By LORENZO RECUPERO
The field hockey and soccer teams at Everett High School were scheduled to be the first in the city to jump into the modified Covid-19 era of HS Sports in Massachusetts this week but climbing virus infection rates in the community and surrounding areas have forced both seasons to be pushed back.
“We are encouraging everyone to wear mask and social distance so we can play,” said Melissa O’Donnell, fourth-year head coach of field hockey at EHS, who was scheduled to lead her team into their first competition of the year against St. Mary’s of Lynn on September 8 but the match was postponed because Everett as a community has been designated a “high-risk” area or in the “red category”.
A high-risk community, ac- cording to the state, means there’s more than 8 cases of Coronavirus infection per 100,000. Other communities in the area currently designated a red zone include Chelsea, Revere, Lynn, Salem and Saugus amongst others.
The Greater Boston League (GBL) has two high-risk communities, including Everett and Revere, which forced the league’s governing bodies to place fall sports on hold and designate all sports, including football, soccer, volleyball and golf unplayable until the spring season or until each team in the league drops out of the high-risk category.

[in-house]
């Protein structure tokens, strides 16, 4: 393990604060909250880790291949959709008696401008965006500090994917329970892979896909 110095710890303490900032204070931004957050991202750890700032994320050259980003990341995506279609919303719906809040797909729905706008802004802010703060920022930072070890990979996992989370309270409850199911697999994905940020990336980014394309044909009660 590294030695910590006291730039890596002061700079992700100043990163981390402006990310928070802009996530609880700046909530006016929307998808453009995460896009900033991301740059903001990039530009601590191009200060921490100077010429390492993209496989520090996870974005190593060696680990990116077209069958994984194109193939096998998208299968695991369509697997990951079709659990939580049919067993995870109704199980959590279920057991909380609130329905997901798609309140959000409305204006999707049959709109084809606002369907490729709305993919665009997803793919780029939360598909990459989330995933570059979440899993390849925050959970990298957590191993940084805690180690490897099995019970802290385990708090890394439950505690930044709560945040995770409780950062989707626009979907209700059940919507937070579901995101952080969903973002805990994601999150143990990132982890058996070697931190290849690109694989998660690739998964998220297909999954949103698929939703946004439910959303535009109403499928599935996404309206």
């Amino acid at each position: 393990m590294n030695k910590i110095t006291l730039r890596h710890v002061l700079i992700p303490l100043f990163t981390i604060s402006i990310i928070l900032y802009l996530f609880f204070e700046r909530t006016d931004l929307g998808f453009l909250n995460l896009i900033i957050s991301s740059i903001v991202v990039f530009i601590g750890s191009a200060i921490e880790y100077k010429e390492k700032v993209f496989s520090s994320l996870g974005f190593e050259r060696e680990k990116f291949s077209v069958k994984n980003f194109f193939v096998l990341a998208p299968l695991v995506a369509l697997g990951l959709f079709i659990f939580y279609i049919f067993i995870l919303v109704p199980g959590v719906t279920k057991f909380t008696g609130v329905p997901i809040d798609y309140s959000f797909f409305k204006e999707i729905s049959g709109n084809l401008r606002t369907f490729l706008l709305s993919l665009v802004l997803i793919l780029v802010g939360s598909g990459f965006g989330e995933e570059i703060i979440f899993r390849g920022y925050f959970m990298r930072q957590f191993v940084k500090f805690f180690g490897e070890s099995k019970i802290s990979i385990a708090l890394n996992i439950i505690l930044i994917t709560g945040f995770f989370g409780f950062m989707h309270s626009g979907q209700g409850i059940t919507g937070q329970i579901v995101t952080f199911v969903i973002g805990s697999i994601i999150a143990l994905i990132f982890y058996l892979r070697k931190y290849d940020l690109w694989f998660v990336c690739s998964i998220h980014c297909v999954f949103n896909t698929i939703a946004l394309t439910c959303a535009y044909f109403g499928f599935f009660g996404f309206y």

“We’ve had no practices or gatherings as a team so far,” said O’Donnell, who laments the very real possibility that fall sports may not be played at all in the 2020-2021 school year due to the ongoing pandemic.
“With the MIAA changing regulations regularly, unfortunately, we have to do what’s best for us all given the circumstances,” O’Donnell said, feeling for her seniors that were looking to add some normalcy and sports back into their schooling experience. “We have no answers [for the seniors]. Don’t want to say that, but it’s just how it’s going right now,” she said.
Until further notice, or at least until infection rate numbers dip in Everett, all fall sports schedules will be “floating”, which means they will at least be postponed until the spring.
“I’m hoping [there’s a season]. I’m looking at it like there’s a bright light at the end of the tunnel and the seniors get their chance to play,” said O’Donnell.